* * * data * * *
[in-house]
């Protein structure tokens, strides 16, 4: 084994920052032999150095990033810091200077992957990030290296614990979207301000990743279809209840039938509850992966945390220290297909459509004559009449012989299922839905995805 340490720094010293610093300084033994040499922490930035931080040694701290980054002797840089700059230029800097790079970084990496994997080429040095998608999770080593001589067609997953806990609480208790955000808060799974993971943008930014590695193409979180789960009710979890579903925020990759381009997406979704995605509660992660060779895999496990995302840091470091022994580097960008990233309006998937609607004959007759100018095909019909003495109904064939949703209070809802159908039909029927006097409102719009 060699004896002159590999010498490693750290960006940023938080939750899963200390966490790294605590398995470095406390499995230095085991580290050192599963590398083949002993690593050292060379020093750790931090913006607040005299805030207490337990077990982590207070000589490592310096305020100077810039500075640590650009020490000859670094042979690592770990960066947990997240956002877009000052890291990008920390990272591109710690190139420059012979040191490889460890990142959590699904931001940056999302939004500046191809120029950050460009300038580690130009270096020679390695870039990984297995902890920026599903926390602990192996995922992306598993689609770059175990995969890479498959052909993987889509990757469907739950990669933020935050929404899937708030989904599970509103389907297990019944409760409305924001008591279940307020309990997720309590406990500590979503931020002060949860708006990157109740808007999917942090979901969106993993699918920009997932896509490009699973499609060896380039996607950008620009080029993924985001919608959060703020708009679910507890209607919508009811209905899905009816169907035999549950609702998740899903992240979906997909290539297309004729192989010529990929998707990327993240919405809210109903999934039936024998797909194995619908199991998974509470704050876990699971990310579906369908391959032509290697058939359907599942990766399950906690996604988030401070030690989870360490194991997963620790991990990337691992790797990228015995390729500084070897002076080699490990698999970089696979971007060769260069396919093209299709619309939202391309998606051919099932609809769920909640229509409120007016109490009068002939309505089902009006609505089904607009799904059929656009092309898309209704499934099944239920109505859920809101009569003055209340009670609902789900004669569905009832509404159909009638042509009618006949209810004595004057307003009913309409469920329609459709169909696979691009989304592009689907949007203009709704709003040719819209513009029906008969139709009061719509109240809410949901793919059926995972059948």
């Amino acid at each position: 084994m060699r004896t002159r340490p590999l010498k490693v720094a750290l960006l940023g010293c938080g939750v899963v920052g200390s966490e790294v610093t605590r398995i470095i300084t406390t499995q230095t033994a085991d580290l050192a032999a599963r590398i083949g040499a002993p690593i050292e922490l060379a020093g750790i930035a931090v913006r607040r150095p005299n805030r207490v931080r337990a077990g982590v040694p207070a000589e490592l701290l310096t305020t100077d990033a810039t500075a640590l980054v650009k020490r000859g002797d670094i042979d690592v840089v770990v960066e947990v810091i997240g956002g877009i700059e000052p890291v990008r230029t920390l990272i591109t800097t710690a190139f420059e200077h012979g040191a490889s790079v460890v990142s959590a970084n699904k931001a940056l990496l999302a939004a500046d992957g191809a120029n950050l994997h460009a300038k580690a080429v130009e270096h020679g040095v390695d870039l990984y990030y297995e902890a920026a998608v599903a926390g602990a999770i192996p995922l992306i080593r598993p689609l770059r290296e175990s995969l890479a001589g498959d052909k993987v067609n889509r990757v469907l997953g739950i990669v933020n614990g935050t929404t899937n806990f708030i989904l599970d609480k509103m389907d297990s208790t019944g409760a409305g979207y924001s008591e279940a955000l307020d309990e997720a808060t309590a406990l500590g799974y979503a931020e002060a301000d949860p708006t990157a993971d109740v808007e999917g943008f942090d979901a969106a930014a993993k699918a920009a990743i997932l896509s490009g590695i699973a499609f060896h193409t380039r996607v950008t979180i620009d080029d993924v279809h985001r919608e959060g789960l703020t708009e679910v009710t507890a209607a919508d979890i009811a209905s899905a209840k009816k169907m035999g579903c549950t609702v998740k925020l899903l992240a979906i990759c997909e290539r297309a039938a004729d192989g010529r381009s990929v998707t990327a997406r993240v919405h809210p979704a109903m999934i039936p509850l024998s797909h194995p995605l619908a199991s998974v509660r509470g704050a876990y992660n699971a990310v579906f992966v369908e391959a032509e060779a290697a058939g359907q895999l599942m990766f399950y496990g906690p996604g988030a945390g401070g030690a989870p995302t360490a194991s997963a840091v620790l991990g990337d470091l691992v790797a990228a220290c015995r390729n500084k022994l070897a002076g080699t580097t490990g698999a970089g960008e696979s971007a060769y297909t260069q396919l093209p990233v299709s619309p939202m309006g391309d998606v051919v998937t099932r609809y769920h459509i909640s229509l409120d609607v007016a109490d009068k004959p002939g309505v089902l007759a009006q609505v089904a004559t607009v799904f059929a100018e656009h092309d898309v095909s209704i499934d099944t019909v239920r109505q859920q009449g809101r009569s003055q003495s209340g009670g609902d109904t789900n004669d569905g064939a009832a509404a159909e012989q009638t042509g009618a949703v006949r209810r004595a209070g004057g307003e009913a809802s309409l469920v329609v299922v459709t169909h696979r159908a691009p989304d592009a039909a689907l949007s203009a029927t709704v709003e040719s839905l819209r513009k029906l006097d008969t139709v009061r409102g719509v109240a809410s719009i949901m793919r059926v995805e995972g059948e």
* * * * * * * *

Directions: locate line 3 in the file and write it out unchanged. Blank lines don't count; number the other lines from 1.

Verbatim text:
């Amino acid at each position: 084994m060699r004896t002159r340490p590999l010498k490693v720094a750290l960006l940023g010293c938080g939750v899963v920052g200390s966490e790294v610093t605590r398995i470095i300084t406390t499995q230095t033994a085991d580290l050192a032999a599963r590398i083949g040499a002993p690593i050292e922490l060379a020093g750790i930035a931090v913006r607040r150095p005299n805030r207490v931080r337990a077990g982590v040694p207070a000589e490592l701290l310096t305020t100077d990033a810039t500075a640590l980054v650009k020490r000859g002797d670094i042979d690592v840089v770990v960066e947990v810091i997240g956002g877009i700059e000052p890291v990008r230029t920390l990272i591109t800097t710690a190139f420059e200077h012979g040191a490889s790079v460890v990142s959590a970084n699904k931001a940056l990496l999302a939004a500046d992957g191809a120029n950050l994997h460009a300038k580690a080429v130009e270096h020679g040095v390695d870039l990984y990030y297995e902890a920026a998608v599903a926390g602990a999770i192996p995922l992306i080593r598993p689609l770059r290296e175990s995969l890479a001589g498959d052909k993987v067609n889509r990757v469907l997953g739950i990669v933020n614990g935050t929404t899937n806990f708030i989904l599970d609480k509103m389907d297990s208790t019944g409760a409305g979207y924001s008591e279940a955000l307020d309990e997720a808060t309590a406990l500590g799974y979503a931020e002060a301000d949860p708006t990157a993971d109740v808007e999917g943008f942090d979901a969106a930014a993993k699918a920009a990743i997932l896509s490009g590695i699973a499609f060896h193409t380039r996607v950008t979180i620009d080029d993924v279809h985001r919608e959060g789960l703020t708009e679910v009710t507890a209607a919508d979890i009811a209905s899905a209840k009816k169907m035999g579903c549950t609702v998740k925020l899903l992240a979906i990759c997909e290539r297309a039938a004729d192989g010529r381009s990929v998707t990327a997406r993240v919405h809210p979704a109903m999934i039936p509850l024998s797909h194995p995605l619908a199991s998974v509660r509470g704050a876990y992660n699971a990310v579906f992966v369908e391959a032509e060779a290697a058939g359907q895999l599942m990766f399950y496990g906690p996604g988030a945390g401070g030690a989870p995302t360490a194991s997963a840091v620790l991990g990337d470091l691992v790797a990228a220290c015995r390729n500084k022994l070897a002076g080699t580097t490990g698999a970089g960008e696979s971007a060769y297909t260069q396919l093209p990233v299709s619309p939202m309006g391309d998606v051919v998937t099932r609809y769920h459509i909640s229509l409120d609607v007016a109490d009068k004959p002939g309505v089902l007759a009006q609505v089904a004559t607009v799904f059929a100018e656009h092309d898309v095909s209704i499934d099944t019909v239920r109505q859920q009449g809101r009569s003055q003495s209340g009670g609902d109904t789900n004669d569905g064939a009832a509404a159909e012989q009638t042509g009618a949703v006949r209810r004595a209070g004057g307003e009913a809802s309409l469920v329609v299922v459709t169909h696979r159908a691009p989304d592009a039909a689907l949007s203009a029927t709704v709003e040719s839905l819209r513009k029906l006097d008969t139709v009061r409102g719509v109240a809410s719009i949901m793919r059926v995805e995972g059948e």